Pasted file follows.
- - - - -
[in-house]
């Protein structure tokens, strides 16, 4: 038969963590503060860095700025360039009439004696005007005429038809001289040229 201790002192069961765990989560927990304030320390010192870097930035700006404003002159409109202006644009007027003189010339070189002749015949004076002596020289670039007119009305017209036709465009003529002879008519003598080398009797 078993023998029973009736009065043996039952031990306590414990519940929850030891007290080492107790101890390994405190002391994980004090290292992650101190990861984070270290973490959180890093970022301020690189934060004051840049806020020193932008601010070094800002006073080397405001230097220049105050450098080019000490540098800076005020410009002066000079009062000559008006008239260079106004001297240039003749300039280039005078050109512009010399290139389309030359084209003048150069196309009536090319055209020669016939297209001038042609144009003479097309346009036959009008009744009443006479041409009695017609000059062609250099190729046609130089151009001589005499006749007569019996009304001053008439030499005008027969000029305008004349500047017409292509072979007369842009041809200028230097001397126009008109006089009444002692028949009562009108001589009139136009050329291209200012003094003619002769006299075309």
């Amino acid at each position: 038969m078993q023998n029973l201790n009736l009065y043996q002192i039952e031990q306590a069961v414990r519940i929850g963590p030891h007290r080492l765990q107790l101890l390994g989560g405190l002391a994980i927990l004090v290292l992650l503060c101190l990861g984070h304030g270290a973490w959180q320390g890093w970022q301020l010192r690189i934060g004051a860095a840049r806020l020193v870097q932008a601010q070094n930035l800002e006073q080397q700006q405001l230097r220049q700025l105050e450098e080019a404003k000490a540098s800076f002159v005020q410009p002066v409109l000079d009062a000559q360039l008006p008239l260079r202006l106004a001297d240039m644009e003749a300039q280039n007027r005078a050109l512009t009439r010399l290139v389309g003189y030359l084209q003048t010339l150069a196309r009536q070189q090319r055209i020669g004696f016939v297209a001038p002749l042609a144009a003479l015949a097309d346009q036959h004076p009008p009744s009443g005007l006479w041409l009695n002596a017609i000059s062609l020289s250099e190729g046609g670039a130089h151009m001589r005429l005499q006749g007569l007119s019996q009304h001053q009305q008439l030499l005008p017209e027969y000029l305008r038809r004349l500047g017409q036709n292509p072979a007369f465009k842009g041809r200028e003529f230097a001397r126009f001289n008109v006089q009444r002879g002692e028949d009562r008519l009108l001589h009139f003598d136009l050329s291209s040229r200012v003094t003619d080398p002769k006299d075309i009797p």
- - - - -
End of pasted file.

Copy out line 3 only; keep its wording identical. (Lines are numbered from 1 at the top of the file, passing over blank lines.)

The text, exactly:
């Amino acid at each position: 038969m078993q023998n029973l201790n009736l009065y043996q002192i039952e031990q306590a069961v414990r519940i929850g963590p030891h007290r080492l765990q107790l101890l390994g989560g405190l002391a994980i927990l004090v290292l992650l503060c101190l990861g984070h304030g270290a973490w959180q320390g890093w970022q301020l010192r690189i934060g004051a860095a840049r806020l020193v870097q932008a601010q070094n930035l800002e006073q080397q700006q405001l230097r220049q700025l105050e450098e080019a404003k000490a540098s800076f002159v005020q410009p002066v409109l000079d009062a000559q360039l008006p008239l260079r202006l106004a001297d240039m644009e003749a300039q280039n007027r005078a050109l512009t009439r010399l290139v389309g003189y030359l084209q003048t010339l150069a196309r009536q070189q090319r055209i020669g004696f016939v297209a001038p002749l042609a144009a003479l015949a097309d346009q036959h004076p009008p009744s009443g005007l006479w041409l009695n002596a017609i000059s062609l020289s250099e190729g046609g670039a130089h151009m001589r005429l005499q006749g007569l007119s019996q009304h001053q009305q008439l030499l005008p017209e027969y000029l305008r038809r004349l500047g017409q036709n292509p072979a007369f465009k842009g041809r200028e003529f230097a001397r126009f001289n008109v006089q009444r002879g002692e028949d009562r008519l009108l001589h009139f003598d136009l050329s291209s040229r200012v003094t003619d080398p002769k006299d075309i009797p």